Mosaic Manufacturing, the Canadian original equipment manufacturer (OEM) of high-throughput, multi-material additive manufacturing (AM) platforms, has begun shipping its Array systems to North American customers. The company also plans to begin shipping its Element and Element HT 3D printers in North America beginning on November 16.
After first unveiling the Array 3D printers in early 2021, and successfully completing a six month pilot program for both the Array and Element lines, Mosaic is now moving forward with its first production run. Uniquely, each Array platform is comprised of four embedded Element or Element HT 3D printers, with both the Array and Element platforms leveraging Mosaic’s signature robotic gantry system to keep finished parts moving out and new print beds moving in. This allows the Array, for instance, to operate for over 72 hours without the need for manual intervention.
Mosaic has always made scalability its central selling point, with the company designing the Array specifically to address the throughput challenges typically faced by print farms. Whereas 3D printed parts typically cost the same no matter the scale of output, the automation enabled by Array can increase the productivity of human laborers nearly twentyfold.
According to Mosaic, the six-month pilot program entailed the shipment of four Array units and over 40 Element/HT printers. The company has also released case studies from three different customers involved in the pilot program: in addition to design engineering firm Avid, mentioned above, the case studies involve IDeATe, a distributed manufacturing network for engineering students, and PolyUnity Tech Inc., a Canadian company that 3D prints personalized medical devices.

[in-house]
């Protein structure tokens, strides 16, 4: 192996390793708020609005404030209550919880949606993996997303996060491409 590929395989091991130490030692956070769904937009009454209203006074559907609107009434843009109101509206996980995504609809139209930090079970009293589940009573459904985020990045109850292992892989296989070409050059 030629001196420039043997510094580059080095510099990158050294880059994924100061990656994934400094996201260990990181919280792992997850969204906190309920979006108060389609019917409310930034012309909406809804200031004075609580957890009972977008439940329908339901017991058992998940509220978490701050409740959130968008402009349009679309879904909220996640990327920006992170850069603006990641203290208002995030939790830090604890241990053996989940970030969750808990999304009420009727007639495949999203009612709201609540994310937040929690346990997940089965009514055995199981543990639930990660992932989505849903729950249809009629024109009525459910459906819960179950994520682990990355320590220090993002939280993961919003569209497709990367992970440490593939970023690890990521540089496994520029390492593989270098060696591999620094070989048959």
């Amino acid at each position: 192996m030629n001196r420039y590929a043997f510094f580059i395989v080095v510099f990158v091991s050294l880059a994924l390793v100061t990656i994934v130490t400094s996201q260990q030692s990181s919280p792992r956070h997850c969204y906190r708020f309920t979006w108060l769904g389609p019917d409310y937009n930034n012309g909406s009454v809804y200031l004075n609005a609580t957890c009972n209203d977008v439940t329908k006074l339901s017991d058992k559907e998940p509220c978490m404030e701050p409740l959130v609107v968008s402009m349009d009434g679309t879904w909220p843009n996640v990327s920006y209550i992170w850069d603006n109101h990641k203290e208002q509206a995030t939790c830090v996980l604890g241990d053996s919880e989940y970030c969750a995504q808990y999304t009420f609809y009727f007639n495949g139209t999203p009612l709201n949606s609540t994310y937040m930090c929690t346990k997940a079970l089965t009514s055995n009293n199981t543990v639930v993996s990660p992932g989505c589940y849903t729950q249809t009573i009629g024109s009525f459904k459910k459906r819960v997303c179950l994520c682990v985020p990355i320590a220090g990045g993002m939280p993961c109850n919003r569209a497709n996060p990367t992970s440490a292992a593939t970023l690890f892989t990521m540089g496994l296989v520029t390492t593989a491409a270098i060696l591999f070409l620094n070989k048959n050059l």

Beyond catalyzing the potential for increased scale of output of 3D printed parts, the most exciting aspect of this launch is the sheer fact that it involves a Canadian OEM. Despite the vast implicit potential for AM in the Canadian market, the nation still lags behind other similarly industrialized economies, especially concerning its lack of hardware manufacturers. Any possible expansion that Mosaic undergoes could go a long way towards changing that.
This would be arguably just as beneficial to the US, given the fact that the company’s products are made in Canada. The same factors that have led the most advanced industrialized nations to increasingly incorporate 3D printing have also made them embrace things like reshoring, nearshoring, and friendshoring, and indeed to make 3D printing one of the centerpieces of that supply chain transformation strategy. Especially considering the unique scaling capabilities at hand, Mosaic’s accelerated growth would be a huge boon to the resilience of the newly emerging North American manufacturing ecosystem.
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